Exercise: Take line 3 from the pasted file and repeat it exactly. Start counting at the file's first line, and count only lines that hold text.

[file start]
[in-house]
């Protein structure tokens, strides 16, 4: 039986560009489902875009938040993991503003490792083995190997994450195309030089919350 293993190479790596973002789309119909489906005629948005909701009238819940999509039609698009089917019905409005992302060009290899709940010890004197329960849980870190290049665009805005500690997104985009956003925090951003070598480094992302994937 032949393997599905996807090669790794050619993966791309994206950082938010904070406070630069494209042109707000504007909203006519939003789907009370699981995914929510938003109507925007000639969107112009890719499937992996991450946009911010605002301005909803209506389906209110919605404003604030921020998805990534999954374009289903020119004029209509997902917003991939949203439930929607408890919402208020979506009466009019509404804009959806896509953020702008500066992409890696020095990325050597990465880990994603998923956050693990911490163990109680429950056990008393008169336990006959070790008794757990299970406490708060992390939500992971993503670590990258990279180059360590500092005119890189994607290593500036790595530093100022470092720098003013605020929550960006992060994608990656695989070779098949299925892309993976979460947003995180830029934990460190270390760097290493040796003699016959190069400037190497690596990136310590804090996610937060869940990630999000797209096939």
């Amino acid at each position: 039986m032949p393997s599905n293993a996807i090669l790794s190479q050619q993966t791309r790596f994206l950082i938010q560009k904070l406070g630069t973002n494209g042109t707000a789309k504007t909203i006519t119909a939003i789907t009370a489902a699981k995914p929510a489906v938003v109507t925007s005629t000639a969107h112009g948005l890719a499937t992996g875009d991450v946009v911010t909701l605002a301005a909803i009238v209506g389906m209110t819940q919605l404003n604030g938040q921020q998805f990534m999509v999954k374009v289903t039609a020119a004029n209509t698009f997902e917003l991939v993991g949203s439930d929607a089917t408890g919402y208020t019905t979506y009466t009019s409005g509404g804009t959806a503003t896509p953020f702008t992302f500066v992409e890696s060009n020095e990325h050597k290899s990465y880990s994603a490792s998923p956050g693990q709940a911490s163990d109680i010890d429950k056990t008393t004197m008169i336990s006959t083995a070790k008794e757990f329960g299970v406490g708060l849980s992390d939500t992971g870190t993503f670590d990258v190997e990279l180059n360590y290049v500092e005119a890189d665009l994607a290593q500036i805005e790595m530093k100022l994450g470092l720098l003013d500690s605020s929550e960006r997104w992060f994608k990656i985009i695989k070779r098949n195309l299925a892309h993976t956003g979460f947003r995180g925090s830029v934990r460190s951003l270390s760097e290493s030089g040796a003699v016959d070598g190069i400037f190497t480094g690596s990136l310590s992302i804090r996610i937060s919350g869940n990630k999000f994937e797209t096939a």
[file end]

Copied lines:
């Amino acid at each position: 039986m032949p393997s599905n293993a996807i090669l790794s190479q050619q993966t791309r790596f994206l950082i938010q560009k904070l406070g630069t973002n494209g042109t707000a789309k504007t909203i006519t119909a939003i789907t009370a489902a699981k995914p929510a489906v938003v109507t925007s005629t000639a969107h112009g948005l890719a499937t992996g875009d991450v946009v911010t909701l605002a301005a909803i009238v209506g389906m209110t819940q919605l404003n604030g938040q921020q998805f990534m999509v999954k374009v289903t039609a020119a004029n209509t698009f997902e917003l991939v993991g949203s439930d929607a089917t408890g919402y208020t019905t979506y009466t009019s409005g509404g804009t959806a503003t896509p953020f702008t992302f500066v992409e890696s060009n020095e990325h050597k290899s990465y880990s994603a490792s998923p956050g693990q709940a911490s163990d109680i010890d429950k056990t008393t004197m008169i336990s006959t083995a070790k008794e757990f329960g299970v406490g708060l849980s992390d939500t992971g870190t993503f670590d990258v190997e990279l180059n360590y290049v500092e005119a890189d665009l994607a290593q500036i805005e790595m530093k100022l994450g470092l720098l003013d500690s605020s929550e960006r997104w992060f994608k990656i985009i695989k070779r098949n195309l299925a892309h993976t956003g979460f947003r995180g925090s830029v934990r460190s951003l270390s760097e290493s030089g040796a003699v016959d070598g190069i400037f190497t480094g690596s990136l310590s992302i804090r996610i937060s919350g869940n990630k999000f994937e797209t096939a």